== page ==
Friday, September 30, 2011

Focus With Inner Conviction

If there's one key point that's worth making, what would it be? In my opinion, it must be to highlight the principle and privilege of "focus".

What does it mean to focus? If we were to extract the essence, I believe focus must be to:
Discover WHO you want to become, WHY you want it and WHAT it will take.
And then, more importantly than anything else, once you've felt that conviction and illumination inside, decide to actually get it done by saying no to everything that will distract or dilute your mission and purpose.

Focus With Power
In my experience, there's one danger lurking, however! While coaching I witness a lot of people who believe they've found their mission only to discover at some point in time that unfortunately they chose unwisely. They selected a focus in life that failed them long term. How can we be sure our focus is placed wisely? I may have valuable advice that works indeed:
"LISTEN to and OBEY your conscience".
How do we listen to our conscience? Take time to read inspired literature and reflect.

How do we obey our conscience? Make planning a lifestyle.

Thursday, September 8, 2011

Copycat Suicides are Worth a Study!

Did you know that most of our behavior is on auto-pilot? What we do, what we say and even what we think is stuck in well established patterns. Did you ever wonder why change is so difficult? (If you haven't, then you didn't really try to change something about yourself.)

How we act depends on a large number of factors. Let's take a quick look at two of them.

(1) Habits
Our decision making is based on a complex structure of conscious, but mostly unconscious, patterns of behavior? One reason it's hard to make changes is simply due to habits. We tend to repeat what we've done successfully in the past. Unfortunately, what used to be successful behavior quickly turns into bad habits, or what we may call self defeating behaviors.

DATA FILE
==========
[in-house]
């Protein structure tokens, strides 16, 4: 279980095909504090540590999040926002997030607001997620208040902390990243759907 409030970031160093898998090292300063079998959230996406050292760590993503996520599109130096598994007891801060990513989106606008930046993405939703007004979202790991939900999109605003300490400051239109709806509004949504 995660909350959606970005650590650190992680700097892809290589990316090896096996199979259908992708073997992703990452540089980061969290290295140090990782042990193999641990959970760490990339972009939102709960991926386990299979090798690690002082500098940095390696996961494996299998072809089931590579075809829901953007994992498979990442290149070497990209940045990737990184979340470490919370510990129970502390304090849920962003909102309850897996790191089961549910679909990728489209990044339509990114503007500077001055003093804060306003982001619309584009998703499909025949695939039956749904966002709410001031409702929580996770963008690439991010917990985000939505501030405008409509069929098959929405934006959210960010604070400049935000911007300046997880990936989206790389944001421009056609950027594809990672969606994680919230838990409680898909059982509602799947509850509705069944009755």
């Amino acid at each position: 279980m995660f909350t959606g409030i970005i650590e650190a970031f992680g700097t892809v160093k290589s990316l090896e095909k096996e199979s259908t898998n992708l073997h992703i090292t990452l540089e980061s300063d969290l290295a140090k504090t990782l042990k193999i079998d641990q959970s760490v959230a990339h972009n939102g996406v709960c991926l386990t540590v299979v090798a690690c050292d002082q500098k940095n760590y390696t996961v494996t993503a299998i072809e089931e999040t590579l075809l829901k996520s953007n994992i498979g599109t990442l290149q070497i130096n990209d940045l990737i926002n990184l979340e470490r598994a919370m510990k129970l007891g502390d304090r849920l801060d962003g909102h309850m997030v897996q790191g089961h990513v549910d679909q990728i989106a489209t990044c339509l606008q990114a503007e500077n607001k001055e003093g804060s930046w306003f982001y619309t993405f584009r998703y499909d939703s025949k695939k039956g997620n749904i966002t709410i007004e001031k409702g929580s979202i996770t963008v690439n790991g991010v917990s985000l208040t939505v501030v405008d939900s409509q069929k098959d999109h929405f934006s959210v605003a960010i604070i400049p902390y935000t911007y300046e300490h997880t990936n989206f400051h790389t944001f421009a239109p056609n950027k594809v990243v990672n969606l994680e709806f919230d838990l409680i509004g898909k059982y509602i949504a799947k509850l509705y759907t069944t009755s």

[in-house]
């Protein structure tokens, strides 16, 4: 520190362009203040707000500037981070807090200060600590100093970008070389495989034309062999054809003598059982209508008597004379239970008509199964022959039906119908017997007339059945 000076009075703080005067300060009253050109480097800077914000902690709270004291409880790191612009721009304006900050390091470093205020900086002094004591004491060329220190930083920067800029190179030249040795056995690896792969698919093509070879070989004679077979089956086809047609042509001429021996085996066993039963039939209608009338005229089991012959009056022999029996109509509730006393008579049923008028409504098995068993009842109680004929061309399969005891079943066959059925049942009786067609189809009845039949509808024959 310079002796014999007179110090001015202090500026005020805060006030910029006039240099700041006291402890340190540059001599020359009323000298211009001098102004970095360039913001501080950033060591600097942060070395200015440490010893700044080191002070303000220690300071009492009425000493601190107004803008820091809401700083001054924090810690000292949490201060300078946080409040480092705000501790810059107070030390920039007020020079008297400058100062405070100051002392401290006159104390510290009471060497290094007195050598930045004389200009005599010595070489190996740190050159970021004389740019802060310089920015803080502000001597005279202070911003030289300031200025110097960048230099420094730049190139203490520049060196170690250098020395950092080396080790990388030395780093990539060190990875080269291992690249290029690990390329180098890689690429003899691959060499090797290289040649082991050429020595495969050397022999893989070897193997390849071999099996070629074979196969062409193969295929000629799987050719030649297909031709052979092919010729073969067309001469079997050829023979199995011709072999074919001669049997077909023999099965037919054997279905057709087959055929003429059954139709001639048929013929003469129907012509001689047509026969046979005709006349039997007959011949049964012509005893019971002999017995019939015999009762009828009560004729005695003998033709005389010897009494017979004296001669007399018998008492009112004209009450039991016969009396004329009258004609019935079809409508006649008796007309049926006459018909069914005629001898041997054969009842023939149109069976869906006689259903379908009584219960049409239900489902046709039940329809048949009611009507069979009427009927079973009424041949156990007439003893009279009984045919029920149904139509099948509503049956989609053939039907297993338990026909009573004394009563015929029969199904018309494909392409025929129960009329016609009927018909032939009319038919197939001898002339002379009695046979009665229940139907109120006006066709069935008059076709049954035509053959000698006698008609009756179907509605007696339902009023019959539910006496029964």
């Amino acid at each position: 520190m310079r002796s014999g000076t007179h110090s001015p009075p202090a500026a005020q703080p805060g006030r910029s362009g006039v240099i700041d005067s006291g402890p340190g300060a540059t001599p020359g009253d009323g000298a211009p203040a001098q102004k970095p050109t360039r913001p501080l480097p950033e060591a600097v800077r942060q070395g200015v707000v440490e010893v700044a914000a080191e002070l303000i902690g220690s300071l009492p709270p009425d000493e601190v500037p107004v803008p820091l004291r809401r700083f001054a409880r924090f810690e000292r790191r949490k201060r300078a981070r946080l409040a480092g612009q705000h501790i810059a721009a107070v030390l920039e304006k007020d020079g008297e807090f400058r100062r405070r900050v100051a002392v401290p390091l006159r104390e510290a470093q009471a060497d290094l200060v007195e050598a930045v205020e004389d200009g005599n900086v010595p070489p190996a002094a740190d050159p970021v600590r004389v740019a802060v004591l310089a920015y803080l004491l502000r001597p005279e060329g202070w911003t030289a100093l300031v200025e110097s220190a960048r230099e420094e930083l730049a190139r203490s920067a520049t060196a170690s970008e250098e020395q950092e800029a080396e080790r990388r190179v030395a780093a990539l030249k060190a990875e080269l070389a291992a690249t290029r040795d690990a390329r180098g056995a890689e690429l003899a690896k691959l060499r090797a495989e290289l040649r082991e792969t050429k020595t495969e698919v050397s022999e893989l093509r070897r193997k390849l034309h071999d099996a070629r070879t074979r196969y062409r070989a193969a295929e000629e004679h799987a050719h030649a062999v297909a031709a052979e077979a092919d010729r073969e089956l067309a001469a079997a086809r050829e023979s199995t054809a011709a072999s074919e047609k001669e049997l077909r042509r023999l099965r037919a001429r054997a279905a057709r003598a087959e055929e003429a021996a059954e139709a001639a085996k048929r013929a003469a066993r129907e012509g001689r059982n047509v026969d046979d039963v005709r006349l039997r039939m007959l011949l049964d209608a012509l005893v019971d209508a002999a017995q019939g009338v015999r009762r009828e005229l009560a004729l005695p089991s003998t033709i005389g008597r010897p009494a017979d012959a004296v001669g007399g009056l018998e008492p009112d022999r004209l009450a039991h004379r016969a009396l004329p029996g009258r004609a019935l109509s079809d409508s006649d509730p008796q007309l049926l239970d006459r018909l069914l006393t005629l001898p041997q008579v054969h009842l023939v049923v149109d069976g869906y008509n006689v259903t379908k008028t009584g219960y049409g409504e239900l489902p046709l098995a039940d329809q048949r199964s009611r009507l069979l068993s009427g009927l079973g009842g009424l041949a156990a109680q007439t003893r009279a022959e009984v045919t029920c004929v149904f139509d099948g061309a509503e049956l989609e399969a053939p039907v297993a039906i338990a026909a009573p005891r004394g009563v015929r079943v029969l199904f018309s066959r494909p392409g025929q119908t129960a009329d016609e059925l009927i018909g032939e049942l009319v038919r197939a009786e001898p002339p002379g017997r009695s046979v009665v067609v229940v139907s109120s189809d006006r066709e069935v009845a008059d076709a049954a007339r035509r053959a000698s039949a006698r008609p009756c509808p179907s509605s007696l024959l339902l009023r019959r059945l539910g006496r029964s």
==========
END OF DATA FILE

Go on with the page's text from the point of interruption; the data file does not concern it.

(2) Copycat
However, the one thing I'd like to highlight this time is our tendency to copy the behavior of others, especially the people we identify with. Have you ever witnessed close friends adopting the same kind of laughter? Or have you seen the example of a charismatic leader replicate to an organization? That's what I'm talking about. Are we affected by the same? Absolutely! ...and more than you know.

Based on research that indicates the most fatal examples, I'd like to share one: Copycat suicides! Statistics seem to imply that if journalists are not careful, the headlines in the news can have a powerful impact on its readers. If readers identify themselves with someone who has committed suicide and made it to the front page they will be inclined to follow suit. Copycat suicide is a fairly well documented phenomenon.

The same goes for many other regular news posts. In Norway the media is currently struggling with the ongoing temptation of making a serial story out of the heinous act of terror at Utøya (use Google translate to read in English). There's a fine line between reporting news and falling victim to someone's desire to exploit the press for needed attention. We ought to ask ourselves; is this behavior we would like to dwell on with the risk of duplication?

So what can we learn from this? A great number of things. Habits and self defeating behaviors are a subject of their own. When it comes to copying the behavior of others, here are three suggestions:
  1. Be aware who you identify yourself with.
  2. Decide on behavior you would like to adopt, and what not to adopt.
  3. Be careful and on the alert! How? Identify your values and put your focus where it belongs.